Over the last few days, Doctors Without Borders (MSF) has released a series of videos, titled Voices from the Camps, highlighting the experience of victims of xenophobia. In the final video, STEVEN MAWARE from Malawi, who worked at an NGO caring for disabled people here in South Africa, shares his story with MSF.
My name is Steven Maware. I’m from Malawi. I came here to South Africa in 2010.
This xenophobic system that just happened now – it’s forcing me to go back home. But even if I’m going back home now, I’m planning to come back here in South Africa, because since 2013 in June I was working in a non-profit organisation whereby they are taking care of people with a disability. I will come back because there is money here in South Africa that I have already worked for.
I can say people are feeling all right seeing the buses standing there, because they’re waiting to go back home alive.
This violence was started in Isipingo. It’s surprise, because we not expecting such a thing to happen to us. They said the foreigners must go back to their own home. We don’t even need a grade to be foreigners, because I understand that everyone is a foreigner – even those people from South Africa too, they are foreigners.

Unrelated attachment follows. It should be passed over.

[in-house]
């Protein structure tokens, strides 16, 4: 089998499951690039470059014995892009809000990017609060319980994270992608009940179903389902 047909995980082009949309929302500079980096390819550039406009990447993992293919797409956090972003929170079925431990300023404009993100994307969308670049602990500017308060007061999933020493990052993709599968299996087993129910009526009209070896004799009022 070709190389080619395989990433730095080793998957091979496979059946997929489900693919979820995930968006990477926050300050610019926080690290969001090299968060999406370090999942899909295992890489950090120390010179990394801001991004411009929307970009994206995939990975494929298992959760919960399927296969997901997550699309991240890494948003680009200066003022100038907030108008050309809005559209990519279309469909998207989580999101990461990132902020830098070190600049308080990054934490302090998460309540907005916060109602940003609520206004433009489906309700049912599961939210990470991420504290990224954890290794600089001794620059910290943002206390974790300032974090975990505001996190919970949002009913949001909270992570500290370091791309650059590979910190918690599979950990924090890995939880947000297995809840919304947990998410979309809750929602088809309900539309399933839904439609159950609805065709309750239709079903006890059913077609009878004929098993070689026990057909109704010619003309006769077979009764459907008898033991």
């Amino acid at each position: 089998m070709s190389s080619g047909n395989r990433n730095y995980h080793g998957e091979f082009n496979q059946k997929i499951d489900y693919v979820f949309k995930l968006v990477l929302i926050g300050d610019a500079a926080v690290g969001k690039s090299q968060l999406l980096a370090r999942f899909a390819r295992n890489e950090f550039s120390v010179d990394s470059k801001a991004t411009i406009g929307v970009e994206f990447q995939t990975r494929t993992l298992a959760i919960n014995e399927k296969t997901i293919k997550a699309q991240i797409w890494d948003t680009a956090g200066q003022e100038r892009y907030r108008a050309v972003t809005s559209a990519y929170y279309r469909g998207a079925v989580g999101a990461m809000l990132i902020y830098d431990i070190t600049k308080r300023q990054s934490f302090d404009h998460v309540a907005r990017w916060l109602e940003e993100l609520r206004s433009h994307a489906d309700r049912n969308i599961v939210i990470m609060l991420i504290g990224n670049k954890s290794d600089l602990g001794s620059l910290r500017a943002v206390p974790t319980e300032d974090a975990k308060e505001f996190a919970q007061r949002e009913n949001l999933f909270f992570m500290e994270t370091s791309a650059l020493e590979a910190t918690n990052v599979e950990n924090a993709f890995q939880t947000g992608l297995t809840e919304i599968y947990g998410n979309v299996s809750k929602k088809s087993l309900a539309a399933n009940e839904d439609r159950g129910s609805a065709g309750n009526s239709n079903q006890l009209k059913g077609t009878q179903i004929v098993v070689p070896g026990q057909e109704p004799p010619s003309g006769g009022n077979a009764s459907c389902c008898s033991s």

Yesterday we were even in a funeral whereby another person has been killed. He was killed behind your back – a few metres from where you stand now. So this man was buried there at Shallcross, which also brings fear to our lives.
Let me go back home first and I will come back if I heard that there is a little bit quiet. But I know in South Africa, this attack will never come to the end. That’s what I know. Because first of all they put in their mind that foreigners are not humans. If they came to understand that foreigners are people like them, then all these things will come down.
Watch the full MSF video:
– Editor’s note: Steve Maware was repatriated to Malawi on 30 April, shortly after speaking to MSF in this video.
– Featured image: Screenshot from the video.